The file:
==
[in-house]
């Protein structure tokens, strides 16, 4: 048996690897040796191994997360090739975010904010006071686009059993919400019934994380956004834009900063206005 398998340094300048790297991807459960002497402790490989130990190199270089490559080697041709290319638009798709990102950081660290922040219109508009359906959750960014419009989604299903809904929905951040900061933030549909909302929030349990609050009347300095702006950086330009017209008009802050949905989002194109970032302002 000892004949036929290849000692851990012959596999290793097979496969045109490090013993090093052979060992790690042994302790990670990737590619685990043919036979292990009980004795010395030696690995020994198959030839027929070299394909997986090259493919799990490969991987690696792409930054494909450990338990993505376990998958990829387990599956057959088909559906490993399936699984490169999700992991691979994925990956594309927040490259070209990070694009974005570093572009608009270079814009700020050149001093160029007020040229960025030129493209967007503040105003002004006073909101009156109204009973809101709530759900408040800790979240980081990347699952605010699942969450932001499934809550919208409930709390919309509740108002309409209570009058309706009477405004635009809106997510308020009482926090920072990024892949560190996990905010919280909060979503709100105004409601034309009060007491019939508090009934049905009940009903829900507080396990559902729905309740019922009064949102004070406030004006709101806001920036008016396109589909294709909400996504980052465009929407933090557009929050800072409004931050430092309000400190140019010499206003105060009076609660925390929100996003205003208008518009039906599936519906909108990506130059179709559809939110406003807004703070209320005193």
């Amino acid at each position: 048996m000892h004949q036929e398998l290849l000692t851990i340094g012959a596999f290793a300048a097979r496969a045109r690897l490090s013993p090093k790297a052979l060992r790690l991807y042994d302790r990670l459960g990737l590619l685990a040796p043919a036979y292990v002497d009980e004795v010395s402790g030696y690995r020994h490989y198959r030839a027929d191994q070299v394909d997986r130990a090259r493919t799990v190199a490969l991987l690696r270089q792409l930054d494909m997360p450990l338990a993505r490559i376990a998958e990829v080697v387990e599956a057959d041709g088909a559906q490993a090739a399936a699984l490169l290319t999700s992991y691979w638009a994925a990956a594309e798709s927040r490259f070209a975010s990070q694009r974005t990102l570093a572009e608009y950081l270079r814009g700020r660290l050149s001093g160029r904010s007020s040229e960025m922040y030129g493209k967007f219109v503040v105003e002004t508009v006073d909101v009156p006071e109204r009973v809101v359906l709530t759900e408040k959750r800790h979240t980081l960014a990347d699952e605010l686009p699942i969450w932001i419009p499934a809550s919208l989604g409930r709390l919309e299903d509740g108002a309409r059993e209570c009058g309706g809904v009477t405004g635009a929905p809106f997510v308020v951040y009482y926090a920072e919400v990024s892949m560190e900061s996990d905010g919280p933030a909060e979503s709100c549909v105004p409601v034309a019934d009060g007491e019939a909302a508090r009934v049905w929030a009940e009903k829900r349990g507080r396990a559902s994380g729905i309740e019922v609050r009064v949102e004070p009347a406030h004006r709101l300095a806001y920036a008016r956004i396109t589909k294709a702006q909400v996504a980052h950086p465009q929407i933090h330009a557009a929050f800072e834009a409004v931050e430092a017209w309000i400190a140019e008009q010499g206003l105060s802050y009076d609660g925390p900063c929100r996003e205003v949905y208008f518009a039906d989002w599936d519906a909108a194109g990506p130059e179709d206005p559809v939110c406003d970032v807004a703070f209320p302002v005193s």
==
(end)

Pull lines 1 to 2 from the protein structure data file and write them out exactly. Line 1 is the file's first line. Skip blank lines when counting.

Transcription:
[in-house]
């Protein structure tokens, strides 16, 4: 048996690897040796191994997360090739975010904010006071686009059993919400019934994380956004834009900063206005 398998340094300048790297991807459960002497402790490989130990190199270089490559080697041709290319638009798709990102950081660290922040219109508009359906959750960014419009989604299903809904929905951040900061933030549909909302929030349990609050009347300095702006950086330009017209008009802050949905989002194109970032302002 000892004949036929290849000692851990012959596999290793097979496969045109490090013993090093052979060992790690042994302790990670990737590619685990043919036979292990009980004795010395030696690995020994198959030839027929070299394909997986090259493919799990490969991987690696792409930054494909450990338990993505376990998958990829387990599956057959088909559906490993399936699984490169999700992991691979994925990956594309927040490259070209990070694009974005570093572009608009270079814009700020050149001093160029007020040229960025030129493209967007503040105003002004006073909101009156109204009973809101709530759900408040800790979240980081990347699952605010699942969450932001499934809550919208409930709390919309509740108002309409209570009058309706009477405004635009809106997510308020009482926090920072990024892949560190996990905010919280909060979503709100105004409601034309009060007491019939508090009934049905009940009903829900507080396990559902729905309740019922009064949102004070406030004006709101806001920036008016396109589909294709909400996504980052465009929407933090557009929050800072409004931050430092309000400190140019010499206003105060009076609660925390929100996003205003208008518009039906599936519906909108990506130059179709559809939110406003807004703070209320005193």